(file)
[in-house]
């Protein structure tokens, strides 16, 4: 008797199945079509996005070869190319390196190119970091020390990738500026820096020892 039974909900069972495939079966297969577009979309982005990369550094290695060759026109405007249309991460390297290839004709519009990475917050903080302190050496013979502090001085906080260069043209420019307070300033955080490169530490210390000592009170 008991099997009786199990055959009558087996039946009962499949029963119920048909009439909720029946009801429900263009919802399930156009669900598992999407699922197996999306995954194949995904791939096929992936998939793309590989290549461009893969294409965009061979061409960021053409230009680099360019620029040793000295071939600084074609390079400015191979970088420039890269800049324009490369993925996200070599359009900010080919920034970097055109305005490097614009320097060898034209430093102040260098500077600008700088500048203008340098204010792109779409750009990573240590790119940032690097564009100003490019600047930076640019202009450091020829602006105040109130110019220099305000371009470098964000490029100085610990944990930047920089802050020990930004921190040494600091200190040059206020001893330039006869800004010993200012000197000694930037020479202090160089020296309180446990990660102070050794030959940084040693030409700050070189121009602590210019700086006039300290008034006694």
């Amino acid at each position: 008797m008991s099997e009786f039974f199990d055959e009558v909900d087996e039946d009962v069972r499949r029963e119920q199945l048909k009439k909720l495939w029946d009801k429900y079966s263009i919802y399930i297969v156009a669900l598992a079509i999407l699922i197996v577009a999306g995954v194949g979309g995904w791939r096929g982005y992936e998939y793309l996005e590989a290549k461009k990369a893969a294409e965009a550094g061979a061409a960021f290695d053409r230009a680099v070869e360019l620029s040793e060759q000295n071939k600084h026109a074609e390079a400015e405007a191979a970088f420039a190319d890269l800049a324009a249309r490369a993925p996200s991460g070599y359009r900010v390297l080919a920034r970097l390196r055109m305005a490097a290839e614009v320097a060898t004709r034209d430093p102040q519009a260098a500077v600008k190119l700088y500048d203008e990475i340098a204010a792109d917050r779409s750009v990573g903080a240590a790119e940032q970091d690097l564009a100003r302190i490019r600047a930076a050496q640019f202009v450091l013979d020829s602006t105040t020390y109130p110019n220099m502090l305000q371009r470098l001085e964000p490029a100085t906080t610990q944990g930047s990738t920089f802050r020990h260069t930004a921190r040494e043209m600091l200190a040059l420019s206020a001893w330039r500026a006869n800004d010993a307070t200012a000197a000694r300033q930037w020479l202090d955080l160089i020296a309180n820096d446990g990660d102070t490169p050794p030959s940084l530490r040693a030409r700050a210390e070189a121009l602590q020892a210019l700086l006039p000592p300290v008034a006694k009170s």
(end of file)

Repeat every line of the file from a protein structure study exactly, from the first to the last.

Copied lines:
[in-house]
């Protein structure tokens, strides 16, 4: 008797199945079509996005070869190319390196190119970091020390990738500026820096020892 039974909900069972495939079966297969577009979309982005990369550094290695060759026109405007249309991460390297290839004709519009990475917050903080302190050496013979502090001085906080260069043209420019307070300033955080490169530490210390000592009170 008991099997009786199990055959009558087996039946009962499949029963119920048909009439909720029946009801429900263009919802399930156009669900598992999407699922197996999306995954194949995904791939096929992936998939793309590989290549461009893969294409965009061979061409960021053409230009680099360019620029040793000295071939600084074609390079400015191979970088420039890269800049324009490369993925996200070599359009900010080919920034970097055109305005490097614009320097060898034209430093102040260098500077600008700088500048203008340098204010792109779409750009990573240590790119940032690097564009100003490019600047930076640019202009450091020829602006105040109130110019220099305000371009470098964000490029100085610990944990930047920089802050020990930004921190040494600091200190040059206020001893330039006869800004010993200012000197000694930037020479202090160089020296309180446990990660102070050794030959940084040693030409700050070189121009602590210019700086006039300290008034006694």
């Amino acid at each position: 008797m008991s099997e009786f039974f199990d055959e009558v909900d087996e039946d009962v069972r499949r029963e119920q199945l048909k009439k909720l495939w029946d009801k429900y079966s263009i919802y399930i297969v156009a669900l598992a079509i999407l699922i197996v577009a999306g995954v194949g979309g995904w791939r096929g982005y992936e998939y793309l996005e590989a290549k461009k990369a893969a294409e965009a550094g061979a061409a960021f290695d053409r230009a680099v070869e360019l620029s040793e060759q000295n071939k600084h026109a074609e390079a400015e405007a191979a970088f420039a190319d890269l800049a324009a249309r490369a993925p996200s991460g070599y359009r900010v390297l080919a920034r970097l390196r055109m305005a490097a290839e614009v320097a060898t004709r034209d430093p102040q519009a260098a500077v600008k190119l700088y500048d203008e990475i340098a204010a792109d917050r779409s750009v990573g903080a240590a790119e940032q970091d690097l564009a100003r302190i490019r600047a930076a050496q640019f202009v450091l013979d020829s602006t105040t020390y109130p110019n220099m502090l305000q371009r470098l001085e964000p490029a100085t906080t610990q944990g930047s990738t920089f802050r020990h260069t930004a921190r040494e043209m600091l200190a040059l420019s206020a001893w330039r500026a006869n800004d010993a307070t200012a000197a000694r300033q930037w020479l202090d955080l160089i020296a309180n820096d446990g990660d102070t490169p050794p030959s940084l530490r040693a030409r700050a210390e070189a121009l602590q020892a210019l700086l006039p000592p300290v008034a006694k009170s």